2. Complete, or be in the process of completing, all prerequisites identified for the specific program. [For application to the health/family and consumer sciences licensure program, the prerequisite is PEPC 100.]
  3. Earn a minimum 2.750 cumulative grade point average for all designated licensure courses. See teacher preparation handbook for a list of these courses for each licensure program. [For application to the health/family and consumer sciences licensure program, the designated licensure courses include SOCI 101, SOCI 220, and all courses taken with the following prefixes: EDUC, HLTH, MOSK, MOST, PEAC, and PEPC.]
  4. Earn a minimum 2.500 cumulative grade point average.
  5. Receive a score of 70 or higher on the Communication and Literacy Skills Tests (reading and writing) of the Massachusetts Tests for Educator Licensure (MTEL).
  6. Earn minimum grades specified for designated courses.
  7. Demonstrate the personal characteristics needed to become a teacher (for example, responsible, dependable, hard working, professional, committed to the teaching profession, etc.). [For application to the health/family and consumer sciences licensure program, this standard is demonstrated by:
    1. having no more than one negative evaluation on file or having met the prescription requirements of the PETA department’s Appraisal and Retention Committee.
    2. meeting the technical standards for the department (available from the PETA department office).]
  8. Be recommended for admission into a teacher licensure program by the appropriate major department and the Education Department. (For students in physical Education and health, the only recommendation required is from the Physical Education Teaching and Administration Department.)

Note:Students who have been admitted to a teacher preparation program must maintain all the admissions requirements listed above through the semester preceding the practicum (student teaching) in order to be eligible to begin the practicum experience. Once all admissions requirements have been met, the student must:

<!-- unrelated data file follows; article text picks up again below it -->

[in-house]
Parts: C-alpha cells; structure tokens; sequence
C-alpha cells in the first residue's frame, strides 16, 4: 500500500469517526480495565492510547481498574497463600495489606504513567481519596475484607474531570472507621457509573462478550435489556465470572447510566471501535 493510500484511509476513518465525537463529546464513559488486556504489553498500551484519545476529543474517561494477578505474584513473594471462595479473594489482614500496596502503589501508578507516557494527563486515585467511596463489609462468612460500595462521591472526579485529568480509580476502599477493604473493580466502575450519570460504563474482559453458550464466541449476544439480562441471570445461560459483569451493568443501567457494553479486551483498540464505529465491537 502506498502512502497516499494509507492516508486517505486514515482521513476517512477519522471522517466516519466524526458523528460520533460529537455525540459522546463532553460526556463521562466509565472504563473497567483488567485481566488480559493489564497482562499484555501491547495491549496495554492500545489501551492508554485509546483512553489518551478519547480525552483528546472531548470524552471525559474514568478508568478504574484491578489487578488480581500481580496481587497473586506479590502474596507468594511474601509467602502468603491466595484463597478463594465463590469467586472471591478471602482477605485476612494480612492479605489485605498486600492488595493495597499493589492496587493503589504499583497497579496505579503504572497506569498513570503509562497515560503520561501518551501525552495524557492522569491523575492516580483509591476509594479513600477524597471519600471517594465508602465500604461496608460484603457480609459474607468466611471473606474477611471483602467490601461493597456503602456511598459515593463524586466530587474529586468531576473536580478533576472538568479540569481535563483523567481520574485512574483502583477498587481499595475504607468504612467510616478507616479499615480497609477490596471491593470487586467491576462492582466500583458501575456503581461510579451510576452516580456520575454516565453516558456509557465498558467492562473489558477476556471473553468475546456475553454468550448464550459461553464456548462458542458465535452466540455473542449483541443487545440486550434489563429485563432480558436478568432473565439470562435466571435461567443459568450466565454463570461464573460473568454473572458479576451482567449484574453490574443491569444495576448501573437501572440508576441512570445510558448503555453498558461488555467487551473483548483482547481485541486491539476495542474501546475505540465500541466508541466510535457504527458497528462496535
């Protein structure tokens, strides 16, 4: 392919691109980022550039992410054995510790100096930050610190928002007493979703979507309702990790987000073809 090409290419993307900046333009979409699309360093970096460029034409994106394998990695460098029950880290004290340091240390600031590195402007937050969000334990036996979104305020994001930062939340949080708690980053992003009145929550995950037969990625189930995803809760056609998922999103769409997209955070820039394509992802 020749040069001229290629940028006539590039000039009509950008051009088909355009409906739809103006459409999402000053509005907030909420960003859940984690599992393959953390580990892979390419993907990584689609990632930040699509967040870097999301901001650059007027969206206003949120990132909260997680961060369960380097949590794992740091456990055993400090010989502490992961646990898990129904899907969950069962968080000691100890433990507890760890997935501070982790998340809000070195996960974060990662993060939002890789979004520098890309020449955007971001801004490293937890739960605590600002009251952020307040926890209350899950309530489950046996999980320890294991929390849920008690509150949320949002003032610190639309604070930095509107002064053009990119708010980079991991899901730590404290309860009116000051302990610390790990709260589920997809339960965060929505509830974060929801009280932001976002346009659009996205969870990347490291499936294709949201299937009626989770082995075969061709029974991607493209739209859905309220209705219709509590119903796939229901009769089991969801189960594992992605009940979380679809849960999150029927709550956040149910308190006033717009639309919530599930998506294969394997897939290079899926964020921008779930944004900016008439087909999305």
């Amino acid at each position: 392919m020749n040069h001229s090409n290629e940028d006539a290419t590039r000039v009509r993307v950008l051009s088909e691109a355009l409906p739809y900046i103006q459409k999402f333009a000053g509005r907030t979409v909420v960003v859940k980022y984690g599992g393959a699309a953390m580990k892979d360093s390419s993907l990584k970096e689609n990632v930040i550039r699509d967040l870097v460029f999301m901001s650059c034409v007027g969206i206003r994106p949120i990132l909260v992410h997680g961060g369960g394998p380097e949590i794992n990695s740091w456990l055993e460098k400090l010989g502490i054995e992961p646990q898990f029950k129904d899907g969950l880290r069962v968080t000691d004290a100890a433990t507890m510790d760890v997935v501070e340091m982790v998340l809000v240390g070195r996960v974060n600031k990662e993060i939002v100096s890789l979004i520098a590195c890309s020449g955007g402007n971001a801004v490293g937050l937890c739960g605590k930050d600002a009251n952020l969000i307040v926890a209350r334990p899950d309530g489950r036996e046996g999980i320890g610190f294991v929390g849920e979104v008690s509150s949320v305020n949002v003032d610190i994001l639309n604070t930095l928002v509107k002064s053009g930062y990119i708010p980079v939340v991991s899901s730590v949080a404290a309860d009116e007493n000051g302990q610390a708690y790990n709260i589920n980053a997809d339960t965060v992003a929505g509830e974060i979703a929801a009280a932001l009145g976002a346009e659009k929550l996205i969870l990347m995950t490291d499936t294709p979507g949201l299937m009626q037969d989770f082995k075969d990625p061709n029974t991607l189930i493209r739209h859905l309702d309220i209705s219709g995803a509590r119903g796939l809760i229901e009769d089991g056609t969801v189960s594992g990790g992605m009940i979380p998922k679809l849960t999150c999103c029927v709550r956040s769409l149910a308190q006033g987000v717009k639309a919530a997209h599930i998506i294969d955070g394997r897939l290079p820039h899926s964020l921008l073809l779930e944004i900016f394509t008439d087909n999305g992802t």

1. Fill out the top portion of the application for admission into a teacher licensure program. Applications are available from advisors, departments, or the Educator Preparation Office. Bring the application to the appropriate department(s) for recommendation(s)/signature(s) and attachment of required documents.
  2. Completed applications must be returned to the Office of Educator Preparation & Licensure (Administration Building, room 209). Applications are complete once they have all necessary signatures and have required documentation attached. This typically occurs prior to the student’ s junior year (or the equivalent for transfer students).

The Director of Educator Preparation & Licensure will review the completed application and notify the candidate of the admission decision. If a student wishes to appeal this decision, a written appeal must be submitted to the Educator Preparation Council.

VI. Sample Program by Year


The program listed below is a sample—courses are not guaranteed to be offered during the semester or year listed. It is the student’s responsibility to insure that all requirements are met on a timely basis and that needed prerequisite courses are completed before taking upper-level requirements; therefore, they should consult carefully with an advisor when planning their program. Students must average a minimum of 16.25 s.h. a semester to complete this program in four years.

In addition to the courses identified below, the following General Education categories need to be fulfilled for this major: Mathematics, Computer Science, Physical Education skills courses, Literature, Second Language/Culture, Visual and Performing Arts, History, Philosophy, and Religion. 6 s.h. of electives will be required to complete 130 s.h.

Courses marked with an * fulfill or partially fulfill a General Education category. Courses marked with a w may fulfill a WAC requirement, depending on the year taken.

A. First Year - Fall Semester


First Year - Spring or Fall Semesters


  • General Education courses to total 33 s.h.

B. Second Year - Fall Semester


Second Year - Fall or Spring Semesters


  • 10–13 s.h. of General Education courses Second Year - Spring Semester

D. Fourth Year - Fall Semester


  • Any uncompleted program requirements, General Education courses, or electives to total 132 s.h.